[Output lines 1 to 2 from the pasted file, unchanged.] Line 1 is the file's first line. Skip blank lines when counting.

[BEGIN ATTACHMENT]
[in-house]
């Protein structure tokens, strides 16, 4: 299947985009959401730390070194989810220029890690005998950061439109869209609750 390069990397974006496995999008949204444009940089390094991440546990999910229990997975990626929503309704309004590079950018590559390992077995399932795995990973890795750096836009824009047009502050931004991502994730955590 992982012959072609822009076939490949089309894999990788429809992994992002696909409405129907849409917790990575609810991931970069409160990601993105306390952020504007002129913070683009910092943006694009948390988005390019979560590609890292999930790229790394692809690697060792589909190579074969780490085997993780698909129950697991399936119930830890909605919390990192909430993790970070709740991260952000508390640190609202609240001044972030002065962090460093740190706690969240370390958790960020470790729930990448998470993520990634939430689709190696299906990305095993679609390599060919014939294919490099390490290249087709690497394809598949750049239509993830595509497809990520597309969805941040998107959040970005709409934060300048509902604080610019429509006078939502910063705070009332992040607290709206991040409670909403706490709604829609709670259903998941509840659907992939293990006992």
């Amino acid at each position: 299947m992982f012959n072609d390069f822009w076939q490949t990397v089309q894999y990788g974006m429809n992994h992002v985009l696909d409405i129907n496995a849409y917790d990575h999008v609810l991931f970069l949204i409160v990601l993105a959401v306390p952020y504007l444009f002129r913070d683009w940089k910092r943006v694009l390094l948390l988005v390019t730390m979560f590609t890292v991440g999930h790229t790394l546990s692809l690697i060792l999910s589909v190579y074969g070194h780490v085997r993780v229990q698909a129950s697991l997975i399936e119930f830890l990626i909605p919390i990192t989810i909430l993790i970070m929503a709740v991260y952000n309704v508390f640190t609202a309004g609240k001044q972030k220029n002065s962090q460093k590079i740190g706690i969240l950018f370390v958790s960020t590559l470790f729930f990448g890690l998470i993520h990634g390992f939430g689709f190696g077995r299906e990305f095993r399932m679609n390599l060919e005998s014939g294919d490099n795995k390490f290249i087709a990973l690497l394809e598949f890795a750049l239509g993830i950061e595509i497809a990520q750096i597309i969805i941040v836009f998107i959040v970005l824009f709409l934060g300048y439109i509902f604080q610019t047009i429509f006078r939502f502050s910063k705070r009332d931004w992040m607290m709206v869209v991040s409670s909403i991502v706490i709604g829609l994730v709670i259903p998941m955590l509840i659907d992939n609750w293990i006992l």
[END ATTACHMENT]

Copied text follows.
[in-house]
């Protein structure tokens, strides 16, 4: 299947985009959401730390070194989810220029890690005998950061439109869209609750 390069990397974006496995999008949204444009940089390094991440546990999910229990997975990626929503309704309004590079950018590559390992077995399932795995990973890795750096836009824009047009502050931004991502994730955590 992982012959072609822009076939490949089309894999990788429809992994992002696909409405129907849409917790990575609810991931970069409160990601993105306390952020504007002129913070683009910092943006694009948390988005390019979560590609890292999930790229790394692809690697060792589909190579074969780490085997993780698909129950697991399936119930830890909605919390990192909430993790970070709740991260952000508390640190609202609240001044972030002065962090460093740190706690969240370390958790960020470790729930990448998470993520990634939430689709190696299906990305095993679609390599060919014939294919490099390490290249087709690497394809598949750049239509993830595509497809990520597309969805941040998107959040970005709409934060300048509902604080610019429509006078939502910063705070009332992040607290709206991040409670909403706490709604829609709670259903998941509840659907992939293990006992």